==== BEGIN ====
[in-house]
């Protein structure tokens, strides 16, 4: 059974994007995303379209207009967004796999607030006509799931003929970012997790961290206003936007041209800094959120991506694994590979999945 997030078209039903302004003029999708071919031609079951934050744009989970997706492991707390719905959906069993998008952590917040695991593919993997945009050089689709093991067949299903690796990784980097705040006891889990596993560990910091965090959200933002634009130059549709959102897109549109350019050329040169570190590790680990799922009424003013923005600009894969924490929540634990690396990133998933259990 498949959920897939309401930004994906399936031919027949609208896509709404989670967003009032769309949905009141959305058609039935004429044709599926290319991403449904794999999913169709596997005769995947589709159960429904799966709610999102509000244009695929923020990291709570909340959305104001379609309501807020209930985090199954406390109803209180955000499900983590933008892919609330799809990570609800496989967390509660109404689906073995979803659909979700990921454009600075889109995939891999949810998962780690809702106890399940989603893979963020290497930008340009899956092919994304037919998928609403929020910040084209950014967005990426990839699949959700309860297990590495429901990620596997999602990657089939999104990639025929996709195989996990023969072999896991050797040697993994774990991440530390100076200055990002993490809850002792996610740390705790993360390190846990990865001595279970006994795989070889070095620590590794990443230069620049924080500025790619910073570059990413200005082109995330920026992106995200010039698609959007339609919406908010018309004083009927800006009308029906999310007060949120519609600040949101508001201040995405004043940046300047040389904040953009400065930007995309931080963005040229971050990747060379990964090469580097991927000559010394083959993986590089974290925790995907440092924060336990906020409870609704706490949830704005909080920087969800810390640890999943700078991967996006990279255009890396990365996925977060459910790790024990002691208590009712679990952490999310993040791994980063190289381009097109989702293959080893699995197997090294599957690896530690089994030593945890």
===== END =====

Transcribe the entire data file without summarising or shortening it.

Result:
[in-house]
């Protein structure tokens, strides 16, 4: 059974994007995303379209207009967004796999607030006509799931003929970012997790961290206003936007041209800094959120991506694994590979999945 997030078209039903302004003029999708071919031609079951934050744009989970997706492991707390719905959906069993998008952590917040695991593919993997945009050089689709093991067949299903690796990784980097705040006891889990596993560990910091965090959200933002634009130059549709959102897109549109350019050329040169570190590790680990799922009424003013923005600009894969924490929540634990690396990133998933259990 498949959920897939309401930004994906399936031919027949609208896509709404989670967003009032769309949905009141959305058609039935004429044709599926290319991403449904794999999913169709596997005769995947589709159960429904799966709610999102509000244009695929923020990291709570909340959305104001379609309501807020209930985090199954406390109803209180955000499900983590933008892919609330799809990570609800496989967390509660109404689906073995979803659909979700990921454009600075889109995939891999949810998962780690809702106890399940989603893979963020290497930008340009899956092919994304037919998928609403929020910040084209950014967005990426990839699949959700309860297990590495429901990620596997999602990657089939999104990639025929996709195989996990023969072999896991050797040697993994774990991440530390100076200055990002993490809850002792996610740390705790993360390190846990990865001595279970006994795989070889070095620590590794990443230069620049924080500025790619910073570059990413200005082109995330920026992106995200010039698609959007339609919406908010018309004083009927800006009308029906999310007060949120519609600040949101508001201040995405004043940046300047040389904040953009400065930007995309931080963005040229971050990747060379990964090469580097991927000559010394083959993986590089974290925790995907440092924060336990906020409870609704706490949830704005909080920087969800810390640890999943700078991967996006990279255009890396990365996925977060459910790790024990002691208590009712679990952490999310993040791994980063190289381009097109989702293959080893699995197997090294599957690896530690089994030593945890």